EU commissioner for enlargement plus PMs Orban and Dzurinda open bridge across Danube in 2001.Wikicommons.Some rights reserved.As a fractious EU finishes yet one more emergency summit, the question of whether Europe can cope with the big challenges it faces will not go away. From the refugee flows that show no sign of lessening to conflict in Ukraine to youth unemployment still around 50% across southern Europe to the debt-overloaded, struggling Greek economy, the EU's leaders lack a convincing strategy or effective policies.
The EU is in a crisis both of inadequate political leadership and of inappropriate EU structures and policy-making in the face of these urgent, deep and often rapidly-changing challenges. Yet it is precisely at dealing with a world like today's, one of instability and fast-moving events – not often open to easy or direct control – that the EU is, and always has been, very bad.
This week's EU emergency summit on refugees focused on strengthening the EU's porous borders, and belatedly giving more funds to the UN and other bodies and countries to reduce the numbers of refugees heading for the EU. It is a 'fortress Europe' approach that is unlikely to work and it underlines the fact that the EU is at it happiest when it is focused on its own internal policies and development.
A self-absorbed Union?
The EU has never been very good at dealing with its neighbourhood. In its first 30 years of existence during the Cold War, the EU developed on the basis of having a relatively calm, non-intrusive albeit authoritarian neighbour. And so the EU focused inwards on promoting economic integration, with the underlying aim that building the Single Market, and a common trade policy, would result eventually in more political integration – with steps towards a united, probably federal Europe.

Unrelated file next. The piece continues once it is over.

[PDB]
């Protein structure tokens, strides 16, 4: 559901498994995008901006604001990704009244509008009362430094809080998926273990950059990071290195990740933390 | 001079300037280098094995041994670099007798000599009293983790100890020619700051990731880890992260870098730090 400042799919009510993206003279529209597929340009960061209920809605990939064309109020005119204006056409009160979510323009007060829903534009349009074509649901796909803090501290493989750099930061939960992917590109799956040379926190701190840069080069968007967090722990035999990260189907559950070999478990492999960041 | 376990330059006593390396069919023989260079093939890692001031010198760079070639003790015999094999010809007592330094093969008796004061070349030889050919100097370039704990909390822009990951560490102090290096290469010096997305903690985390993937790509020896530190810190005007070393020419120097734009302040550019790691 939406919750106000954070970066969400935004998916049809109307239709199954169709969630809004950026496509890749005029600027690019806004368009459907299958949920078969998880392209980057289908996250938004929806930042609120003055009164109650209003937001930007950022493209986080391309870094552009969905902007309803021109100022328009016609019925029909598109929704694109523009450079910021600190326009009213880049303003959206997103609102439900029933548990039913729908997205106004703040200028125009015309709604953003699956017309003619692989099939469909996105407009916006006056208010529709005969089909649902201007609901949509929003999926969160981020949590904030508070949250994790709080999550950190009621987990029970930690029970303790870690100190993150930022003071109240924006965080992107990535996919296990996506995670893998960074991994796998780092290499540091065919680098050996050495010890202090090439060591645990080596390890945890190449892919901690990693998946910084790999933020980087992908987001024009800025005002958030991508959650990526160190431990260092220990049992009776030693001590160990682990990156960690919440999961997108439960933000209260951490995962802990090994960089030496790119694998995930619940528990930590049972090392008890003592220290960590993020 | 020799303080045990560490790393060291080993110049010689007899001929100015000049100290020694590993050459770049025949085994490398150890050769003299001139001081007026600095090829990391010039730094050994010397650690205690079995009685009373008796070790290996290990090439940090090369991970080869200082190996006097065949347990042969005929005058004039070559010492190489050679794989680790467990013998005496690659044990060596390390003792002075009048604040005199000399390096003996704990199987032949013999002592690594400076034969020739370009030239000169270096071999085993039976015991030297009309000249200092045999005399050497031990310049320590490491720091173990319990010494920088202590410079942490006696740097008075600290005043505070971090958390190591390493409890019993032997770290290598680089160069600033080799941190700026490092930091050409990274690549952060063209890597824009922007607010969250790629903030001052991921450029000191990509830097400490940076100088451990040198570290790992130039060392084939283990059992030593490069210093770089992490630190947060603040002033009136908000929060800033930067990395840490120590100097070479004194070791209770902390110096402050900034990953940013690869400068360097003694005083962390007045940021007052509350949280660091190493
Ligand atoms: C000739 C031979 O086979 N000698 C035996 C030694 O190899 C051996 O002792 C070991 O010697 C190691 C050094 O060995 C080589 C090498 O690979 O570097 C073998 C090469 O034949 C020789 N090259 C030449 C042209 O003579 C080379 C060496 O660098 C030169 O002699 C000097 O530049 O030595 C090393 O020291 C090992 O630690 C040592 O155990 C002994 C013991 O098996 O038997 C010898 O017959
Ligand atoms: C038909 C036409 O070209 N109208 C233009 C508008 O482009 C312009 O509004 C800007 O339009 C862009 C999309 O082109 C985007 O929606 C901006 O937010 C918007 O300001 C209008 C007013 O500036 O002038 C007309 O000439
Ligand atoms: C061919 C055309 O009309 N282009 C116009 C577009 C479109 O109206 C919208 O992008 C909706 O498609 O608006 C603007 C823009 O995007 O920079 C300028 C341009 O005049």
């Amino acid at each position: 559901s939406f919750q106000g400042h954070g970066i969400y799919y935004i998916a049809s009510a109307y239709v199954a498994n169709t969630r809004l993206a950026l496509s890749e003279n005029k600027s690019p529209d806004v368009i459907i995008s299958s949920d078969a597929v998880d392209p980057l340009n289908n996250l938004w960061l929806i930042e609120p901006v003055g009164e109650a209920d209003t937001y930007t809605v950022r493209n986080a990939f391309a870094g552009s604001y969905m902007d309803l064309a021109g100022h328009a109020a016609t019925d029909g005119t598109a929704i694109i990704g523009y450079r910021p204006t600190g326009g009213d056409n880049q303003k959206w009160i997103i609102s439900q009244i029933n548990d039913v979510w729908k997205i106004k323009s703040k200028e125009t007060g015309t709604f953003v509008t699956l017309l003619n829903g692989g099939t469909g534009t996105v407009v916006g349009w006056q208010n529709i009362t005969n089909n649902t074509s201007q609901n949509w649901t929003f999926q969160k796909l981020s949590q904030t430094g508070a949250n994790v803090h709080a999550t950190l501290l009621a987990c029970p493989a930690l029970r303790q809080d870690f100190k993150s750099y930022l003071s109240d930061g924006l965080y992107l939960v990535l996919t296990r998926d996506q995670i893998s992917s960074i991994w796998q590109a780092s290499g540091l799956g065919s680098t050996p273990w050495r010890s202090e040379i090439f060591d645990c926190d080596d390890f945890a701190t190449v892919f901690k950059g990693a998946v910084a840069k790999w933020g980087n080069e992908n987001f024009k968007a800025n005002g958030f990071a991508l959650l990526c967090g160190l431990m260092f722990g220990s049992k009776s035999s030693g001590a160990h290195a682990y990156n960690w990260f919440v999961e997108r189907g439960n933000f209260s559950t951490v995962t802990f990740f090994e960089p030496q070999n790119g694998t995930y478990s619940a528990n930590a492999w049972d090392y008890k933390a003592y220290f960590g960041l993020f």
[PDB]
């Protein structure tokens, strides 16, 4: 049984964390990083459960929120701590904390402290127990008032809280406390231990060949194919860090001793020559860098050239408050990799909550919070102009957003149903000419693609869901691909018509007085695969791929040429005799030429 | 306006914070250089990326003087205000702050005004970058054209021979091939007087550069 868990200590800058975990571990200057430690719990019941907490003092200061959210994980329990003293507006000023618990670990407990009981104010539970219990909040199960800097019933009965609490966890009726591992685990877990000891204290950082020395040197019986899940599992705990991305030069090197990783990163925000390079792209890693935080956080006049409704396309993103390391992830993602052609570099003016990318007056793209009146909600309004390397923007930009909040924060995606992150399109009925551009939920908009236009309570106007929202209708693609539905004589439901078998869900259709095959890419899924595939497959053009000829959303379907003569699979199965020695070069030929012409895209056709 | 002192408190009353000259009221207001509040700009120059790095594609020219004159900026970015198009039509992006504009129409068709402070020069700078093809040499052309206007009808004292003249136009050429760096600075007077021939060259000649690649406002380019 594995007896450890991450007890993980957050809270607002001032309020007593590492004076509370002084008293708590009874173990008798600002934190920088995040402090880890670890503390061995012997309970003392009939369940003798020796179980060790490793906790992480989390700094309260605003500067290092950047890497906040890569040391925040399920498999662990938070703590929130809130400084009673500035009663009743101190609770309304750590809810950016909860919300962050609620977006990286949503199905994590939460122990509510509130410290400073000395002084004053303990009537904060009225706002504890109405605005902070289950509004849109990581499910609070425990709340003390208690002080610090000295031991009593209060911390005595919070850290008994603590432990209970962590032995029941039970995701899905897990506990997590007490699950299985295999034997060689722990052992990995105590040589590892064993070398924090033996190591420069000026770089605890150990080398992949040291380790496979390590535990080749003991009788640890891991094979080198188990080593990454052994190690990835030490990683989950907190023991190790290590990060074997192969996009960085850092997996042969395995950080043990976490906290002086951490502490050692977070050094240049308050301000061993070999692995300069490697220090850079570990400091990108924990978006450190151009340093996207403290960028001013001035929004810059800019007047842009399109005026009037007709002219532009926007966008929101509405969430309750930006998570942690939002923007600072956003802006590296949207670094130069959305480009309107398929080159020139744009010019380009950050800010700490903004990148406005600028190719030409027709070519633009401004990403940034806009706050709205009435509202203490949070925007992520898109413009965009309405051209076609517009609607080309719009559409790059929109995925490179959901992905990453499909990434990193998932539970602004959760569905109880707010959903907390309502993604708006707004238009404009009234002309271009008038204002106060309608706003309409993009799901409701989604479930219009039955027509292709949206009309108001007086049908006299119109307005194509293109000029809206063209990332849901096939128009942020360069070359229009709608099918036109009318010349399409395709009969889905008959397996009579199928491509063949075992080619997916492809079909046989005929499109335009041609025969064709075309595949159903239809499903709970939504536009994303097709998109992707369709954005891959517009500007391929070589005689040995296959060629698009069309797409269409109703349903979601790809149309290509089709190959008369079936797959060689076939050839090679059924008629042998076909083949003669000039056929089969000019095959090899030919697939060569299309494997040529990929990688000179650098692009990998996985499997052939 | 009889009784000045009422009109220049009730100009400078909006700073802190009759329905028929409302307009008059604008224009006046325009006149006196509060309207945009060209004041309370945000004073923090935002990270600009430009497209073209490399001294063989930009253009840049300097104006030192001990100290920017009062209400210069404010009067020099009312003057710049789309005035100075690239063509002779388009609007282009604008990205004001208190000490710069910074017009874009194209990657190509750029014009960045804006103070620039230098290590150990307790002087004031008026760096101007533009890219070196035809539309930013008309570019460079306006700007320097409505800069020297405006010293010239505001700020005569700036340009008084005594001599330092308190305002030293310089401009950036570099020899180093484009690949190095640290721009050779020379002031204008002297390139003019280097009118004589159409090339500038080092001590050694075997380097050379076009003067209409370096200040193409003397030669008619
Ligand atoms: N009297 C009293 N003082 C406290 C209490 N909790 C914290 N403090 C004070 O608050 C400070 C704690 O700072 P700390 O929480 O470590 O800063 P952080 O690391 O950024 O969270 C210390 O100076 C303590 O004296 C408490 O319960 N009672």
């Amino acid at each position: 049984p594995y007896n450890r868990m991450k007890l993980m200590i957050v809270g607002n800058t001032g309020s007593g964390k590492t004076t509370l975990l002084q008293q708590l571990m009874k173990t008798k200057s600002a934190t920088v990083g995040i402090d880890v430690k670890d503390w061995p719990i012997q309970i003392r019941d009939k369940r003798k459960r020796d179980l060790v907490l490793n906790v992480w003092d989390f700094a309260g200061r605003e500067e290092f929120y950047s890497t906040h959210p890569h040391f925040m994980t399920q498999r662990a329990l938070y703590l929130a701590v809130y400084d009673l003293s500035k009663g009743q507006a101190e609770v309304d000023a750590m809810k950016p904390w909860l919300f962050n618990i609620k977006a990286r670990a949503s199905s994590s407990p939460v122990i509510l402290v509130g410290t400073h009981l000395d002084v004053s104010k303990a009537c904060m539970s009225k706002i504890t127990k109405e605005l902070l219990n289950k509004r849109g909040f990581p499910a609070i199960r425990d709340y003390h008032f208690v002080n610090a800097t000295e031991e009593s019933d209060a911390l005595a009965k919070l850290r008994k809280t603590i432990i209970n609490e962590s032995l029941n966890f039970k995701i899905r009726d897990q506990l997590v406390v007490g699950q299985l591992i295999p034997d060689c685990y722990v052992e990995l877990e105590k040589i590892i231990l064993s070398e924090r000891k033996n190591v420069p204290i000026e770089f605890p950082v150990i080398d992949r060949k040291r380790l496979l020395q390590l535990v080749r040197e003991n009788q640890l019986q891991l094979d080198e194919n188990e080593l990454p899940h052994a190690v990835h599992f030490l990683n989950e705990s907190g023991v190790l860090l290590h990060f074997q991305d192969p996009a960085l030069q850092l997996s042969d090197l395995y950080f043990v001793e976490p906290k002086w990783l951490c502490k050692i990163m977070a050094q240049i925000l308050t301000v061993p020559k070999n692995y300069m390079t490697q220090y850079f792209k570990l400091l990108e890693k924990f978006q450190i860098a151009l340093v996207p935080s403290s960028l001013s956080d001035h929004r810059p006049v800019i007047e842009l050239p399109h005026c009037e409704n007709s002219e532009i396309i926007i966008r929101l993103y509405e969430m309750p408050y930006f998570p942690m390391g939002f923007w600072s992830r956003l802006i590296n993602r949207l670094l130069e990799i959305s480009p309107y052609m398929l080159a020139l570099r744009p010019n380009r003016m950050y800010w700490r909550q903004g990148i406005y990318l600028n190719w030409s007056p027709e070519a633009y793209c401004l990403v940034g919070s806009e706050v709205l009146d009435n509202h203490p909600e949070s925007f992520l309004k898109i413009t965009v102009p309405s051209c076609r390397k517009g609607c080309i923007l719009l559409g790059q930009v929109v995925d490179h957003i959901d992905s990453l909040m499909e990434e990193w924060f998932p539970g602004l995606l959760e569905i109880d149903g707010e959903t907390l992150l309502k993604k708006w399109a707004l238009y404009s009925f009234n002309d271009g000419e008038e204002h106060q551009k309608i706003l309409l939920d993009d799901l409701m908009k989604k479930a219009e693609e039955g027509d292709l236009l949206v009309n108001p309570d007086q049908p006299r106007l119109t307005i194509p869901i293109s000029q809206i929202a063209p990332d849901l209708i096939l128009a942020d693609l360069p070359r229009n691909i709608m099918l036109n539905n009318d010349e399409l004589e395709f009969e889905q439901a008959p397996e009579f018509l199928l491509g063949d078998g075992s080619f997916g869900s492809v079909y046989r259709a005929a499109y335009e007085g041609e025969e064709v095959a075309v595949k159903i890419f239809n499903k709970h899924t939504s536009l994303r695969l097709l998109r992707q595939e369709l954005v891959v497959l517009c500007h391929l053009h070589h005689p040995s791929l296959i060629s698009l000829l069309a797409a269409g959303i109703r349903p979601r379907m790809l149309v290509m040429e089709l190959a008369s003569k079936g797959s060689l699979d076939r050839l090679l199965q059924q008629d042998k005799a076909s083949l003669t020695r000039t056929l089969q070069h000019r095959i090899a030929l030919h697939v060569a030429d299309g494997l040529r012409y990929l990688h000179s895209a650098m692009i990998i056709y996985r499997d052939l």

In the 1980’s, as countries like Greece, Spain and Portugal emerged from dictatorship, the EU did play an important political role as an organisational home that reinforced and underpinned the return to democracy in these states. And when the Berlin Wall fell in 1989, the EU – rather slowly – did the same for the countries of central and eastern Europe.
But how the EU coped with the challenges 1989 brought tells us a lot about its priorities and ways of working. Internal challenges were dealt with first, the changes on its borders second. In the face of German unification, France and other member states were most concerned to bind the larger Germany into Europe without letting it dominate it – hence the drive at the time towards the single currency. Twenty-five years later, as Germany dominates the eurozone, and increasingly other areas of EU policy-making, this looks ironic.
Having committed to the euro, the member states in the 1990s then focused on other ways to create a more integrated EU – seen as a priority ahead of letting in the new democracies from central and eastern Europe. The Schengen border-free zone was created, more majority voting and stream-lined decision-making was brought in. Enlargement went ahead, but slowly.
And the EU also failed in the 1990s – its interventions at the start of the conflict in the former Yugoslavia were hubristic and ineffective. The EU's claim to promote and ensure peace in Europe lay in ruins (unless Europe only meant those in the EU). Its failure then to decide how to handle relations with Russia, and whether to give Ukraine a perspective on membership, are strategic failures that are part of the explanation of today's problems in the region.
In 2004, the EU did successfully bring in the first member states from the former Soviet bloc – from Estonia to Hungary. Yet the fact that this took 15 years is illustrative of how the EU likes best to operate. In the face of conflict and instability in the former Yugoslavia, the EU couldn't cope. But managing a slow, steady process whereby neighbouring countries took on board all the EU's rules, laws and regulation, was within the EU's comfort zone.
This wider enlargement was a success – reuniting much of Europe after the end of the Cold War. But it was all on the EU's own terms – membership talks were never in fact negotiations, they were a process of supervision, demands and cajoling, until the applicants were deemed to have met all the EU's criteria. There were no compromises or bargains. The EU's current takeover of Greece's policy-making, though more extreme than its handling of enlargement negotiations, has to a large degree its roots in this colonial approach to bringing in new members. The EU's current takeover of Greece's policy-making, though more extreme than its handling of enlargement negotiations, has to a large degree its roots in this colonial approach to bringing in new members.